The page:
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06 March, 2010


Alder, scorned upon trash-tree of the Northwest. From irritating thicket to senescence in 50 years, too full of rot to make good wood most of the time, dropping stuff constantly to the dismay and disgust of homeowners. People like the firewood, but that's about it.

There were 7 of these in the yard when I moved in, and a half dozen left now. The other warmed the house and cooked many a meal since I dismantled it nearly a year ago. The buds are red and swollen as little monkey-butts right now, ready to unfurl into something much more beautiful. Sunny and warming quickly right as I write, so we could get leafage this very day.

But standing in the still frosty yard on a clear morning like this, what silhouettes itself against the bluetiful sky are the naughty bits: great dangling catkins ready to explode pollen, cones with their mysteriously beckoning little openings. Strangely enough, most people do not find this arousing in the least, they look up and think, "I'm gonna have to rake all this crap up."

Because yes, after the party is over, the confetti falls away forgotten. The alders are generous, and throw in twigs and branches, slough some lichen and moss. There are people who will bag it up and throw it out, or put it in the green-waste bin for the city to haul away.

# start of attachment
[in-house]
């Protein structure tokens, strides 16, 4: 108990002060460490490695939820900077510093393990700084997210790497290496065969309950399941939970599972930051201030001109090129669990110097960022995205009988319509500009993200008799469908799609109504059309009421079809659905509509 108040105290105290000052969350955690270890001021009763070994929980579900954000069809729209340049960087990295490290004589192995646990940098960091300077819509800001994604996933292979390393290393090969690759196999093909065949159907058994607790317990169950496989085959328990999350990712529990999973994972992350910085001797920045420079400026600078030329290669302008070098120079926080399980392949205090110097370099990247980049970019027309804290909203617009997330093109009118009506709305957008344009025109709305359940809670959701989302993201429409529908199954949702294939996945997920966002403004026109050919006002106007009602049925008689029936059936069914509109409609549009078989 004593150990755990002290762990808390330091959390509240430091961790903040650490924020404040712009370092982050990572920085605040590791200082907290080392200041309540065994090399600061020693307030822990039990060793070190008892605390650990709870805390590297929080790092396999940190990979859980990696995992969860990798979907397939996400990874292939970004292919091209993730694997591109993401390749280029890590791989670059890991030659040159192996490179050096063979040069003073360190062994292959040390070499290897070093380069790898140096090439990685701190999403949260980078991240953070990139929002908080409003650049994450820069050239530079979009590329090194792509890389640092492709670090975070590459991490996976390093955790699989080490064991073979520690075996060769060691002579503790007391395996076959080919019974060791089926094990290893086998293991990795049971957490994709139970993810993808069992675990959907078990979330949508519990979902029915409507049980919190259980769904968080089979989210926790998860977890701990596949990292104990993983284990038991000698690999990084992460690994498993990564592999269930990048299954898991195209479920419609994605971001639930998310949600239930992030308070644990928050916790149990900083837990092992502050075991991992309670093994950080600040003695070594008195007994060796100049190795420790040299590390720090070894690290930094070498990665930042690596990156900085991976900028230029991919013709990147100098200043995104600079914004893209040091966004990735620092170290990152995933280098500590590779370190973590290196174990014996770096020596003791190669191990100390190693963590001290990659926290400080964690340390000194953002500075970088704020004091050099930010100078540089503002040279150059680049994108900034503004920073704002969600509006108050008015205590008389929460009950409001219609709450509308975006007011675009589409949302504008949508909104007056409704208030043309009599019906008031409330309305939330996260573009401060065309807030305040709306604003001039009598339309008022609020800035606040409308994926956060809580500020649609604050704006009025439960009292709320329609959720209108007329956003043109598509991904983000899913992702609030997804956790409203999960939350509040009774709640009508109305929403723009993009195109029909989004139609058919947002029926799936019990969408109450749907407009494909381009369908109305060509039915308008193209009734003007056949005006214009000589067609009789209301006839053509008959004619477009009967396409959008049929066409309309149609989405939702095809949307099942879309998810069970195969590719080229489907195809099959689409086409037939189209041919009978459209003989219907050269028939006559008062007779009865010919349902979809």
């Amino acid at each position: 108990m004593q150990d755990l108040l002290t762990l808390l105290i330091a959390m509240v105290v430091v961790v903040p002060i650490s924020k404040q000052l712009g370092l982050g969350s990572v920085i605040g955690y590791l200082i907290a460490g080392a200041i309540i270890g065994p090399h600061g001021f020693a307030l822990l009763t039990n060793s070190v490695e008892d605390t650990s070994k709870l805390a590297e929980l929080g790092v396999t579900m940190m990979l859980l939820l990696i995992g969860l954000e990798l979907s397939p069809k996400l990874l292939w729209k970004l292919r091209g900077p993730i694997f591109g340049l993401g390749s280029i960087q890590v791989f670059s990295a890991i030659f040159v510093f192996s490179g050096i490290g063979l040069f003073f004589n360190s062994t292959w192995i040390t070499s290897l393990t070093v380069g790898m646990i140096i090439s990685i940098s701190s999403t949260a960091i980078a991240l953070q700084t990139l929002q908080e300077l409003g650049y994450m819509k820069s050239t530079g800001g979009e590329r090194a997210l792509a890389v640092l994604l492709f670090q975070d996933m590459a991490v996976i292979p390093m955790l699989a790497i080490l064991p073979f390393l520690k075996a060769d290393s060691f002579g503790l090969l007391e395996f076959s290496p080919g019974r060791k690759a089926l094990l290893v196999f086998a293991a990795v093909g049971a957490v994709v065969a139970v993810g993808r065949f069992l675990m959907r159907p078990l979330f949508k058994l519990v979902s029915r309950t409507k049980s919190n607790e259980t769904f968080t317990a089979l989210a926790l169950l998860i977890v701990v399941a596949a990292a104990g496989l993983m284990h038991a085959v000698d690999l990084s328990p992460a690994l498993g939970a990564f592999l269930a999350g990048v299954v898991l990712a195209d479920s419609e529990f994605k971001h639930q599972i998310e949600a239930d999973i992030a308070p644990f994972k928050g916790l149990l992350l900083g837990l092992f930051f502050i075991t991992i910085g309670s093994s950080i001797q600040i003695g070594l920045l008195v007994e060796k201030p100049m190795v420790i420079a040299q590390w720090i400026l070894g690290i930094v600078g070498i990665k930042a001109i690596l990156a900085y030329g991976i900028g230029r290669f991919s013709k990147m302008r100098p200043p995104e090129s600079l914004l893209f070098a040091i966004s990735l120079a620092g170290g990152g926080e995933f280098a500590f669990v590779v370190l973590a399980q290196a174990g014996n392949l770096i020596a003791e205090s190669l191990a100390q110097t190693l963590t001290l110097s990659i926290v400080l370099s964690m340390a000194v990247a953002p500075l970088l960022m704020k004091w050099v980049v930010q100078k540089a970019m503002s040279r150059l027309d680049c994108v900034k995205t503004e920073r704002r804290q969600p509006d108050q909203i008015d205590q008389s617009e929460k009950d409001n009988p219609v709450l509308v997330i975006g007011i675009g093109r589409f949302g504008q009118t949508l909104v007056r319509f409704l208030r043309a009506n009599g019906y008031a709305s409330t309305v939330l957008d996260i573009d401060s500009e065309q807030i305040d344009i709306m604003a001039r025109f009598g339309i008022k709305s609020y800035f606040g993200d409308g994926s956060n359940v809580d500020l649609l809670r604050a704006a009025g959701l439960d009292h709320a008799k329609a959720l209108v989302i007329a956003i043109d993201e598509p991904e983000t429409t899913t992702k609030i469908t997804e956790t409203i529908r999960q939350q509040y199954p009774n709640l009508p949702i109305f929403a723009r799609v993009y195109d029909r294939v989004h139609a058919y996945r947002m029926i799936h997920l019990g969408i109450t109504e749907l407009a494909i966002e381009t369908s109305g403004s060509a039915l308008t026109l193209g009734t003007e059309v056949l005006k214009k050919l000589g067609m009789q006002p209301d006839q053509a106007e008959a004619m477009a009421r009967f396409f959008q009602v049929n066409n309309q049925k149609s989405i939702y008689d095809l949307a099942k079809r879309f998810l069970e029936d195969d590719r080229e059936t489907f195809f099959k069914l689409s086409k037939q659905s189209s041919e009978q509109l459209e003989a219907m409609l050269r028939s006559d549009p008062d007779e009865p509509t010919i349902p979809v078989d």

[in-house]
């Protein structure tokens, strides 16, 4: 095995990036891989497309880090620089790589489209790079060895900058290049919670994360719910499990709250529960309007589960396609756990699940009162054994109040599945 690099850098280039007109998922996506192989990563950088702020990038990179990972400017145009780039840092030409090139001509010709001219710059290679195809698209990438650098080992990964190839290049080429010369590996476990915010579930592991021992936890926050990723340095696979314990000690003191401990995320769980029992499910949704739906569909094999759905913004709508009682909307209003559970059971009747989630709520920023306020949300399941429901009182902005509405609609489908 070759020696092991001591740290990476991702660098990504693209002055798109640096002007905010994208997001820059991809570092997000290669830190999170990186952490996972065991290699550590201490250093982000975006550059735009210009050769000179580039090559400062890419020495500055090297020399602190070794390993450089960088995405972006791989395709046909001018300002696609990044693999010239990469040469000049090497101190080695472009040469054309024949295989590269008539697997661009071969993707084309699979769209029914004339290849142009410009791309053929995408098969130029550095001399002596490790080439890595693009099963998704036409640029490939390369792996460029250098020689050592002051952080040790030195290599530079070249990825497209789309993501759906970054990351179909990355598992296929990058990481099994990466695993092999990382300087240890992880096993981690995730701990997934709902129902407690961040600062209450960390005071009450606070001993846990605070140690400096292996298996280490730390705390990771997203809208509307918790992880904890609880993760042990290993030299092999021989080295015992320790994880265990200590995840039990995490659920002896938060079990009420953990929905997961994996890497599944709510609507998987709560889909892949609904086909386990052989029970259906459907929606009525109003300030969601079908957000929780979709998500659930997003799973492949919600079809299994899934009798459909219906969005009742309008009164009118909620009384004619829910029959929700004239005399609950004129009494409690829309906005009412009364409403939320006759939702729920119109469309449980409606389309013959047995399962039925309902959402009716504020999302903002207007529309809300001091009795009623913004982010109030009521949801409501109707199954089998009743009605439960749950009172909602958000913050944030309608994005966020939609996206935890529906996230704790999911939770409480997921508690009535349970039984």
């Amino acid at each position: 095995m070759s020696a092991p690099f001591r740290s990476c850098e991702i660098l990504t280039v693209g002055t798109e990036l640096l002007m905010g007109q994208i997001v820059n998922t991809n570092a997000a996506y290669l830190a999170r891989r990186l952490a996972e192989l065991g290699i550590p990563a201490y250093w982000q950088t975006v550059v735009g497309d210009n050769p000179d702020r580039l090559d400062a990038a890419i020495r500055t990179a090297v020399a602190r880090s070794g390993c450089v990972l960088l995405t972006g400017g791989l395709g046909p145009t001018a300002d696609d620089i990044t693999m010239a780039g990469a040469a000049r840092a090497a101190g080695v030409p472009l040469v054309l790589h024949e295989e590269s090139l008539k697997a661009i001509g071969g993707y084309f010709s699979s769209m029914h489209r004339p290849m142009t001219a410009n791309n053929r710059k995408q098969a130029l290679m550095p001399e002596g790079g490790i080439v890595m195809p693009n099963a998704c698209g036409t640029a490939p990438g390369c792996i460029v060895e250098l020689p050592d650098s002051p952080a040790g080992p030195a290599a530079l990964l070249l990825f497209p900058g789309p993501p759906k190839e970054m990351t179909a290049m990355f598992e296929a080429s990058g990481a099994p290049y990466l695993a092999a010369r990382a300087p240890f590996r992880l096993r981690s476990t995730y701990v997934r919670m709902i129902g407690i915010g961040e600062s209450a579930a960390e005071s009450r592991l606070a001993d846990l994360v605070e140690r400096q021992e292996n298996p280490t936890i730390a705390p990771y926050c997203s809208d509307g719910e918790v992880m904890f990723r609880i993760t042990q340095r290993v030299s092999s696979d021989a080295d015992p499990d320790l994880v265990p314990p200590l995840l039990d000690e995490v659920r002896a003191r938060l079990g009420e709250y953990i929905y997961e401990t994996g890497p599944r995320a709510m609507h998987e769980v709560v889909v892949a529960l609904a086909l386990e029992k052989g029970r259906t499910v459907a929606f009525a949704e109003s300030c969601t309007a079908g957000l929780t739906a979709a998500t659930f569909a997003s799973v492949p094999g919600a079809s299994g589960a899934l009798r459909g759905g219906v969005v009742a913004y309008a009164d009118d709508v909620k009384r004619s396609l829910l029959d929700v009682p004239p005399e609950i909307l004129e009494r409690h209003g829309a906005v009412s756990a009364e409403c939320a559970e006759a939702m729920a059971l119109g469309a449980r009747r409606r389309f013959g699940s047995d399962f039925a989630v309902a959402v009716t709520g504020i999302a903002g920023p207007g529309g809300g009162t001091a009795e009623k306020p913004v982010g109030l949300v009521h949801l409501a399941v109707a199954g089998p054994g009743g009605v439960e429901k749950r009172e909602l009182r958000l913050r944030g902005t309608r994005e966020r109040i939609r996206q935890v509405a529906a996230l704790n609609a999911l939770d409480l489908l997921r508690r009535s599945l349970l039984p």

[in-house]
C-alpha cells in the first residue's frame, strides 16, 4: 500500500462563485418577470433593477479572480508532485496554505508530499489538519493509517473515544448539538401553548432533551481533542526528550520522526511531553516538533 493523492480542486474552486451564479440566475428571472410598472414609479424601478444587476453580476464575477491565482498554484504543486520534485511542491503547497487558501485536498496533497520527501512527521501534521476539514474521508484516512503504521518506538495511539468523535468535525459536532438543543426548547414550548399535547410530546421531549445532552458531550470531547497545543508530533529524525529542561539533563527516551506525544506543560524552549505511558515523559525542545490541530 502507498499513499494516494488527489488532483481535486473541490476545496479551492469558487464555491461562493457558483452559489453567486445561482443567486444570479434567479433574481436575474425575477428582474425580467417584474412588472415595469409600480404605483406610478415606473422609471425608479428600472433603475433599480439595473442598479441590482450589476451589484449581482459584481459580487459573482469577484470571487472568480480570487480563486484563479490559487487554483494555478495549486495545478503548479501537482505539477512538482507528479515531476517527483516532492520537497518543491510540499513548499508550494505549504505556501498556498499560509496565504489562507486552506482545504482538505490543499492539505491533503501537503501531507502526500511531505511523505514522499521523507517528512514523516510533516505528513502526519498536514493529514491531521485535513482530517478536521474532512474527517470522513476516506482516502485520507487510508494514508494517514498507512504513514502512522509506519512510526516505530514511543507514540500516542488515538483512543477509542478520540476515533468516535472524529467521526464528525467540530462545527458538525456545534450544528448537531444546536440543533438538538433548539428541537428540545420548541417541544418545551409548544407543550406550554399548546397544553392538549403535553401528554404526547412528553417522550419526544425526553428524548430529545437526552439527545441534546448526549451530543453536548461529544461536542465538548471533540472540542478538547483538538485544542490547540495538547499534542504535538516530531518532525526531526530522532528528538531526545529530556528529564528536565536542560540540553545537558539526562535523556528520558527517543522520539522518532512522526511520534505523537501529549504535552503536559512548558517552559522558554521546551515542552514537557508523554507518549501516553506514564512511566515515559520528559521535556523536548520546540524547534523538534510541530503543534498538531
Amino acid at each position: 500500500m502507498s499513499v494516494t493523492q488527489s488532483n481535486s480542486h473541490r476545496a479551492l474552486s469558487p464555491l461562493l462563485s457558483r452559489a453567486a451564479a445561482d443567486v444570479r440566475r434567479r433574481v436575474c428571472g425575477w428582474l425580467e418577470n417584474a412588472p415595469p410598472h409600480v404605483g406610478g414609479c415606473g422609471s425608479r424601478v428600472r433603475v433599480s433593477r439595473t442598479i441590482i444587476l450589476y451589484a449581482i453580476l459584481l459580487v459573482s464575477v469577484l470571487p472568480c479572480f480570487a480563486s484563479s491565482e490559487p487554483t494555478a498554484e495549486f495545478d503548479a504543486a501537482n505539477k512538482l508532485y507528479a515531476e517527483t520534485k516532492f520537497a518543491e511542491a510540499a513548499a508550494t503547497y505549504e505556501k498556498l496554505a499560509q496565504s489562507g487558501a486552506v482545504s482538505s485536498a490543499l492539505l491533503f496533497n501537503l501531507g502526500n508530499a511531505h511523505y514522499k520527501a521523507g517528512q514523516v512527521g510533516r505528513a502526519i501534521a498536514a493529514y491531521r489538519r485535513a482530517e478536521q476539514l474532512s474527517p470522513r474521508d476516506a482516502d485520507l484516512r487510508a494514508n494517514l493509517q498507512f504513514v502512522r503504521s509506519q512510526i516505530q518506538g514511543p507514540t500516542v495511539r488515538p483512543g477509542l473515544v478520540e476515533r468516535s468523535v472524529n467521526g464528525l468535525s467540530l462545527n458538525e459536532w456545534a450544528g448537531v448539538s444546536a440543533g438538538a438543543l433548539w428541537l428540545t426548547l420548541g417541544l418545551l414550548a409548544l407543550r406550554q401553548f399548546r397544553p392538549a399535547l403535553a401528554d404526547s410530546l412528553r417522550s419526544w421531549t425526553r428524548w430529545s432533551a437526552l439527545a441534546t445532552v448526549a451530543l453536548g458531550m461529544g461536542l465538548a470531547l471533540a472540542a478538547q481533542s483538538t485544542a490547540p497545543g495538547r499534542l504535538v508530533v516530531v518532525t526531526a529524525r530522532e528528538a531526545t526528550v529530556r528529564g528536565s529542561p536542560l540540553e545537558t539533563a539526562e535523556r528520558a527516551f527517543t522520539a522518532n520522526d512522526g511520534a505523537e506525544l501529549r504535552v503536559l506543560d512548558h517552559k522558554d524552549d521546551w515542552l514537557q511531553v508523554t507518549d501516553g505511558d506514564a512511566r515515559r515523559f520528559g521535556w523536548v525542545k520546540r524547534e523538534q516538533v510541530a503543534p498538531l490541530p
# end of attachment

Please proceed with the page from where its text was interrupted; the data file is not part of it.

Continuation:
But you know I wouldn't do that.

Being shiftless, I've never tracked down figures on how much biomass an alder pumps out on an annual basis. But the spring brings thousands of catkins and cones, spent or wanting to hop into seed-bed, raining residue from the great spawning. Some cultures, closer to the earth by history or just by dint, would recognize this as especially good mulch--leaves can insulate and make soil eventually, but the tree's reproductive organs may bestow fertility, life force. Even if you don't believe in that, there's the biomass, maybe a trace of minerals mined by the tree's roots, worm-fodder. Soil to be.

1 comment:

  1. Hee. You may underestimate just how beautiful (or even bluetiful, in certain cases!) monkeys find *one another's* bums ...
    --Leedle Seestah